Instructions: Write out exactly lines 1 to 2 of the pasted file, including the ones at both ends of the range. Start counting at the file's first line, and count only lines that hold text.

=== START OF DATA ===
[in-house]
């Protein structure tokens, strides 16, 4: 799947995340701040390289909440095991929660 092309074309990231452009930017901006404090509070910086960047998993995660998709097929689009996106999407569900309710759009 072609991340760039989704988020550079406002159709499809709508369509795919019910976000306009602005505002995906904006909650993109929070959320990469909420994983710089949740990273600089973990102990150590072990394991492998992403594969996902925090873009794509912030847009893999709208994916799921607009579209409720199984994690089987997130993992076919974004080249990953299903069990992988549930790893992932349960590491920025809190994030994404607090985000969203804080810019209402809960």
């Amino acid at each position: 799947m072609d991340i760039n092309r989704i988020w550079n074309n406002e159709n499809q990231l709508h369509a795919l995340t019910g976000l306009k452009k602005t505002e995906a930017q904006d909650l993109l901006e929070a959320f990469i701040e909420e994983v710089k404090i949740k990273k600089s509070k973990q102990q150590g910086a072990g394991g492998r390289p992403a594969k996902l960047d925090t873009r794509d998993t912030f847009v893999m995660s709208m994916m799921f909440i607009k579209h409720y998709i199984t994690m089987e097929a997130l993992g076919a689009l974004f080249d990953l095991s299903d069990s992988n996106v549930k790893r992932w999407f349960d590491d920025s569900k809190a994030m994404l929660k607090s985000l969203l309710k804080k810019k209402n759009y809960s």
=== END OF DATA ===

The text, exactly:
[in-house]
């Protein structure tokens, strides 16, 4: 799947995340701040390289909440095991929660 092309074309990231452009930017901006404090509070910086960047998993995660998709097929689009996106999407569900309710759009 072609991340760039989704988020550079406002159709499809709508369509795919019910976000306009602005505002995906904006909650993109929070959320990469909420994983710089949740990273600089973990102990150590072990394991492998992403594969996902925090873009794509912030847009893999709208994916799921607009579209409720199984994690089987997130993992076919974004080249990953299903069990992988549930790893992932349960590491920025809190994030994404607090985000969203804080810019209402809960």